Sivasubramani S.K.,New Jersey Medical School |
Sivasubramani S.K.,Tulane National Primate Research Center |
Blakemore R.,New Jersey Medical School |
And 6 more authors.
Journal of Clinical Microbiology | Year: 2010
The recently introduced Xpert MTB/RIF assay (Xpert) has point-of-care potential, but its capacity for biohazard containment remained to be studied. We compared the bioaerosols generated by the Xpert assay to acid-fast bacillus (AFB) microscope slide smear preparation. The Xpert assay sample treatment reagent (SR) was also studied for its sterilizing capacity, stability, and effect on assay sensitivity after prolonged treatment. During the preparation of AFB smears, sputum samples spiked with Mycobacterium bovis BCG at 5 × 10 8 CFU/ml produced 16 and 325 CFU/m 3 air measured with an Andersen impactor or BioSampler, respectively. In contrast, neither the sample preparation steps for the Xpert assay nor its automated processing produced any culturable bioaerosols. In testing of SR sterilizing capacity, clinical sputum samples from strongly smear-positive tuberculosis patients treated with SR at a 2:1 ratio eliminated Mycobacterium tuberculosis growth in all but 1/39 or 3/45 samples cultured on solid or liquid medium, respectively. These few unsterilized samples had a mean 13.1-day delay in the time to positive culture. SR treatment at a 3:1 ratio eliminated growth in all samples. SR retained a greater than 6-log-unit killing capacity despite storage at temperatures spanning 4 to 45°C for at least 3 months. The effect of prolonged SR sample treatment was also studied. Spiked sputum samples could be incubated in SR for up to 3 days without affecting Xpert sensitivity for M. tuberculosis detection and up to 8 h without affecting specificity for rifampin resistance detection. These results suggest that benchtop use of the Xpert MTB/RIF assay limits infection risk to the user. Copyright © 2010, American Society for Microbiology. All Rights Reserved.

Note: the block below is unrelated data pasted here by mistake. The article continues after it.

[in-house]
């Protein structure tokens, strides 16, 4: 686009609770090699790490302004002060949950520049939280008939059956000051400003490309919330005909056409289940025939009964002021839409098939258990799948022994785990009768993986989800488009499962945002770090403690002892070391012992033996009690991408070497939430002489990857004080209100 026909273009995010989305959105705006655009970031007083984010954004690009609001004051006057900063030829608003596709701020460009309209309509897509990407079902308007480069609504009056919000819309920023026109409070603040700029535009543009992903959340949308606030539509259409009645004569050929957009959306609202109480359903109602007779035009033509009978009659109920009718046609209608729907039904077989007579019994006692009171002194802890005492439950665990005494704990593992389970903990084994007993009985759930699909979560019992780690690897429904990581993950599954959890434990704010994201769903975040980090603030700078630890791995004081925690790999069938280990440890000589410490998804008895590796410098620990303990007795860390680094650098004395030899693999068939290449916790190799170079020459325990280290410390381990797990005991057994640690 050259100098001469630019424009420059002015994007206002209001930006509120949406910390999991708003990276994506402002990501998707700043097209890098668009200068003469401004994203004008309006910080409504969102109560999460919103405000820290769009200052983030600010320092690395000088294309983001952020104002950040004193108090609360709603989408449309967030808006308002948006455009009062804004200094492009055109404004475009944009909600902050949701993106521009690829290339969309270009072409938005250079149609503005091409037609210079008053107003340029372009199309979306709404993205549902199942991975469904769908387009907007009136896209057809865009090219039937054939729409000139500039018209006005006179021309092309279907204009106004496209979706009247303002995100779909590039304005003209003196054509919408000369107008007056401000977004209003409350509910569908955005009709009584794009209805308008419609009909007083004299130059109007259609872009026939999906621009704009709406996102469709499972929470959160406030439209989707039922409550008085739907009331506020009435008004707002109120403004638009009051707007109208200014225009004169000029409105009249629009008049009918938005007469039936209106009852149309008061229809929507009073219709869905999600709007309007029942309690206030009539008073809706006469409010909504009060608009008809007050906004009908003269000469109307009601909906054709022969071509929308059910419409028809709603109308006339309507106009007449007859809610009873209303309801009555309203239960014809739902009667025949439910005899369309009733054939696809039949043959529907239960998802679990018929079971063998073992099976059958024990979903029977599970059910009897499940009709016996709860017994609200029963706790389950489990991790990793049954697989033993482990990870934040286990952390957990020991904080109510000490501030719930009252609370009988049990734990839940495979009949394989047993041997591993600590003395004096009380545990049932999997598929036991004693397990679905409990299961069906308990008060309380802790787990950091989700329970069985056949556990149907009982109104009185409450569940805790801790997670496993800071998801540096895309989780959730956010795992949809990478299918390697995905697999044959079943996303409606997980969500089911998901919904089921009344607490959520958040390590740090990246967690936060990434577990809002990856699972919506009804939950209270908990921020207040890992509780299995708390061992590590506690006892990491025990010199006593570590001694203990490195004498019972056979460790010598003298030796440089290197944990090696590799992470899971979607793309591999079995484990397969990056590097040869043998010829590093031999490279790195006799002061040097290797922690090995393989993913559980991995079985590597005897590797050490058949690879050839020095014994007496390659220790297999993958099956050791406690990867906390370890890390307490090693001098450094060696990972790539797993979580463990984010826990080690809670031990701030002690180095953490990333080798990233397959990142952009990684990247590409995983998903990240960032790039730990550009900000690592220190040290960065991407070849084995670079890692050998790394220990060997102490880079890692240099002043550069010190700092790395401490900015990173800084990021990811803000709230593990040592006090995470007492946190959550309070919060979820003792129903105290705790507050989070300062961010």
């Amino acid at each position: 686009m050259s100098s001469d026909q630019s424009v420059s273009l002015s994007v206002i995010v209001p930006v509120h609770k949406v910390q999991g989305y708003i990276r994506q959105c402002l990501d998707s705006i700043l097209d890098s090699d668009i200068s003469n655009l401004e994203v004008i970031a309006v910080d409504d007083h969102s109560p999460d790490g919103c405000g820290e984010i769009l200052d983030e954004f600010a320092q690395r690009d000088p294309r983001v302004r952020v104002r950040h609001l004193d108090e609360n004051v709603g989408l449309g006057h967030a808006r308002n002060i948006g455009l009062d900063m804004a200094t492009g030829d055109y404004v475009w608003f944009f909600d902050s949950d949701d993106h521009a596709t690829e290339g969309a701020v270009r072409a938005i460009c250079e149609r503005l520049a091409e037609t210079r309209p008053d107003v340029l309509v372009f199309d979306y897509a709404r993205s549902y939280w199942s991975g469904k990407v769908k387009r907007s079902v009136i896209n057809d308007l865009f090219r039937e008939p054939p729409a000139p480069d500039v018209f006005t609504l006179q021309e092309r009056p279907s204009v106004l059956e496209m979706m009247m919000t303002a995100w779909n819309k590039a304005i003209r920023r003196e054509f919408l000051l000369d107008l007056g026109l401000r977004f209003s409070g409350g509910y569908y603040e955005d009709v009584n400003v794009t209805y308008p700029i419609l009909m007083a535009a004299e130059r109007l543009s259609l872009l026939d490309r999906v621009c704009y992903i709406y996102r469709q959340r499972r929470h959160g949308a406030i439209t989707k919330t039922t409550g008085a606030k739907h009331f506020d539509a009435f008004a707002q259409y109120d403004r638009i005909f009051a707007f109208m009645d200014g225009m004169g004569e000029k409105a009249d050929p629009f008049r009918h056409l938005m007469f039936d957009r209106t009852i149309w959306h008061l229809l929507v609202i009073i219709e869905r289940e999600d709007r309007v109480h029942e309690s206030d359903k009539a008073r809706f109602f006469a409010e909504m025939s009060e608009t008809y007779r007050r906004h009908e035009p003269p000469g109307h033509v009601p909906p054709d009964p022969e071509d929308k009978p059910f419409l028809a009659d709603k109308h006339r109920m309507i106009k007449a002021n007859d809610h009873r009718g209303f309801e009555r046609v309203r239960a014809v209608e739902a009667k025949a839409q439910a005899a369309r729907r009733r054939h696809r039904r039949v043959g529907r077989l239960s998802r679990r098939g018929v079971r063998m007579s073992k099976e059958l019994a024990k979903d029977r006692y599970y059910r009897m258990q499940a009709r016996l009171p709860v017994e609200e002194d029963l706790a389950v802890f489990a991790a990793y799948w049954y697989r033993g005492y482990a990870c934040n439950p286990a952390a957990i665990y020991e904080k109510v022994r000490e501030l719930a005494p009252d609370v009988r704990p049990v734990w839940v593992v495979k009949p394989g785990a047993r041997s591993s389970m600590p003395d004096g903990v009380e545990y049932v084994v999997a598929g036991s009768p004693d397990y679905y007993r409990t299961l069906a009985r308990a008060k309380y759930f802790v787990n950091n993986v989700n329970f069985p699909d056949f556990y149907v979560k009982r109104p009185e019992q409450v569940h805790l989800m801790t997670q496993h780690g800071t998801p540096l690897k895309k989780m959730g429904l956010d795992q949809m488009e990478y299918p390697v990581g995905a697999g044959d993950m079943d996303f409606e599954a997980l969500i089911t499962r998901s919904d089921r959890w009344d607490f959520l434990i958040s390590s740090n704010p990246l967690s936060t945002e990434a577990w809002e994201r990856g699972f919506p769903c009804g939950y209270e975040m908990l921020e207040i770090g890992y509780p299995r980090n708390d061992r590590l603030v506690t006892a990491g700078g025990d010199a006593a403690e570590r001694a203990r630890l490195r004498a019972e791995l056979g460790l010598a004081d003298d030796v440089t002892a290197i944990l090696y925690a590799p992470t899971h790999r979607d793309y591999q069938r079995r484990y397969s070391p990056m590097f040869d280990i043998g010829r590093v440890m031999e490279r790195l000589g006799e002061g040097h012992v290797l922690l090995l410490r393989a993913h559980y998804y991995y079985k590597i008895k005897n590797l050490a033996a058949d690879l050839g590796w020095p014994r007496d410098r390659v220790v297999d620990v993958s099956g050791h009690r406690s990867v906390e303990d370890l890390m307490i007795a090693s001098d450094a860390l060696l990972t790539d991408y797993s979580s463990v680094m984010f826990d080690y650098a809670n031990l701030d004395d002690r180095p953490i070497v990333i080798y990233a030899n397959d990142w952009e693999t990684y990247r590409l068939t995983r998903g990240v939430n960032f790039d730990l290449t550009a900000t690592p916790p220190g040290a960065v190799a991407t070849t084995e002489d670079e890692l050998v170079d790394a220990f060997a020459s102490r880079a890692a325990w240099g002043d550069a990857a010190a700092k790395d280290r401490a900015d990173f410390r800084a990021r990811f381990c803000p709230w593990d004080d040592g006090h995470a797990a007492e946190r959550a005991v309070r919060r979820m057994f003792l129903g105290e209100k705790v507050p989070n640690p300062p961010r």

Khan M.W.,Northwestern University |
Zadeh M.,Emerging Pathogens Institute |
Bere P.,Emerging Pathogens Institute |
Gounaris E.,Northwestern University |
And 3 more authors.
Immunotherapy | Year: 2012
Aim: To investigate the mechanism(s) by which the intestinal commensal microbe Lactobacillus acidophilus can affect host immunity, we studied the role of a component of the cell wall, lipoteichoic acid, in colitis. Materials & methods: Colitis was induced by the intraperitoneal injection of pathogenic CD4 +CD25 -CD45RB hi T cells into Rag1 -/- mice. The parental strain, NCK56, or the lipoteichoic acid-deficient strain, NCK2025, was then administered orally. Fluorescent microscopy was employed to examine resulting cell populations and their cytokine production in the colon. Results: NCK2025 enhanced IL-10 production by dendritic cells and macrophages. Increased numbers of regulatory dendritic cells coincided with the induction of activated FoxP3 + Tregs. Conclusion: These results suggest that the oral administration of the genetically modified strain NCK2025 may be an effective immunotherapeutic approach that reprograms the immune response in colonic inflammatory conditions. © 2012 Future Medicine Ltd.